Now, I have to admit that finding two scorpions, so far, in the house is not incredibly good news. We spend most of our time barefooted. And of course they are nocturnal, which means the most likely time to find one with a bare foot is when we are walking around in the dark. Great.
While La Gringa was reading up on the care and feeding of ugly, bloodthirsty, poisonous little arachnids, she read that scorpions glow in ultraviolet light. She mentioned this to me, and it rang a bell. Not about scorpions glowing, but about a pack rat and his junk collection. About seven years ago I was walking out of the TruValue hardware store in Mashpee, Massachusetts when I passed one of those bargain tables. You know the ones, anything on the table for five dollars. I can't resist those deals, and usually take a look to see what kind of goodies a hardware store has been unable to sell. In this instance, I saw a small, battery powered UV light. I bought it, just in case someday I might need a small UV light. (Hey, one never knows when one might run across an old Jimi Hendrix poster). Anyhow, it got thrown into a box and forgotten about. In seven years I have, surprisingly, had absolutely no need for an ultraviolet light. Go figure.
Since then it has gotten moved from Cape Cod to New Jersey, put into storage, then trucked to Florida, to being shipped to Providenciales, to being put back into storage, and then moved here still in the bottom of a box of miscellaneous junk.... So when LaGringa mentioned this supposed UV characteristic of scorpions, I remembered that I just might have a UV light. (This did not surprise her, strangely enough. She is totally accustomed to me pulling things like UV lights out of a tool box on a small tropical island. This is a good place for a pack rat.) So I went down to the garage and sure enough, after rummaging through various boxes of gadgets, tangled wire, and doo-dads, I found it. Still in the original packaging, and needing only a set of batteries.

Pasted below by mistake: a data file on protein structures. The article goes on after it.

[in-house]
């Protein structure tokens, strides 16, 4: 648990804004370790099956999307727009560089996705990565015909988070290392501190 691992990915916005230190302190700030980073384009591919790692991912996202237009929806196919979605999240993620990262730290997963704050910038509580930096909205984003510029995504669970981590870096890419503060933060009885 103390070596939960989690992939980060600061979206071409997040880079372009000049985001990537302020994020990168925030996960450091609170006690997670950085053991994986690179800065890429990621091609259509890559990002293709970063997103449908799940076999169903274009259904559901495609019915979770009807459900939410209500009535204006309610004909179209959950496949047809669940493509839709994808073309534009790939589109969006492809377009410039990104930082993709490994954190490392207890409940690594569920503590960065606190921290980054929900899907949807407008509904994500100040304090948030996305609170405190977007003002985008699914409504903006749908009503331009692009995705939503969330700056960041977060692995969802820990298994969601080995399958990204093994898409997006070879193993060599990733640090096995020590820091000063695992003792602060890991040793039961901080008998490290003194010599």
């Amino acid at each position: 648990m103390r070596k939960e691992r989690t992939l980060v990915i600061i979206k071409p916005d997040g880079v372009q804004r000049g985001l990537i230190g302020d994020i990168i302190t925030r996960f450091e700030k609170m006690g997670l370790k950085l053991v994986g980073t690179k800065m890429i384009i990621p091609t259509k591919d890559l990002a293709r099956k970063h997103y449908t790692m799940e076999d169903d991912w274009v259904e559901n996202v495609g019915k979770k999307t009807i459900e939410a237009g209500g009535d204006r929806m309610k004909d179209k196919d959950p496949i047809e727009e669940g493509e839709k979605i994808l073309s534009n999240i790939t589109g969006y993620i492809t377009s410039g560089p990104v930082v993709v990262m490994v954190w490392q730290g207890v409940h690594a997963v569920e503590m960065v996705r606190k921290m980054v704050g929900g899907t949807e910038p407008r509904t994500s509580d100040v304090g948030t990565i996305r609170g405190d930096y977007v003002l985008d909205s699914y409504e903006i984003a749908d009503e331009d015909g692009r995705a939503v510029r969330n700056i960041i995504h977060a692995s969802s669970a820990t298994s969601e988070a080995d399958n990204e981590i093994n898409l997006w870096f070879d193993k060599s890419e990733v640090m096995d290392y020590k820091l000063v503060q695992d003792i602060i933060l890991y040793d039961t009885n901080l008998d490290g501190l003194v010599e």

The scorpion (which we are just calling "Sting" at the moment, not that it matters to it at all) was pale and translucent when we first found it. After a week or two of a steady supply of bugs and water, it has darkened up in appearance. Last night I decided to see if we could test this UV thing. This is what it looked like in a flash photo:
Not exactly the picture of "cuddly", is it.
Then I put the camera on a small tripod and managed to get some photos while holding the UV light over the scorpion. And yes, we can absolutely confirm that scorpions do, indeed, glow under ultraviolet light:
I moved the camera a little closer, but taking macros of live scorpions is something I want to put some thought into before going much further with this. Messing around with the focus ring on the lens puts fingers between camera and subject :
I realize some people might think this strange, but we are finding this bug fascinating. And La Gringa, especially, likes the idea that we could walk around in the dark with the UV light and 'sweep' the house from time to time. I am thinking we could also use the light outside and add to our scorpion collection. Of course that means I would have to build a terrarium, but this is do-able. For now, La Gringa has a live scorpion in its own little world on top of her desk.
And finally, to end this post, the now traditional sunset photo. It's not much of a tradition, as traditions go, but we work with what we have: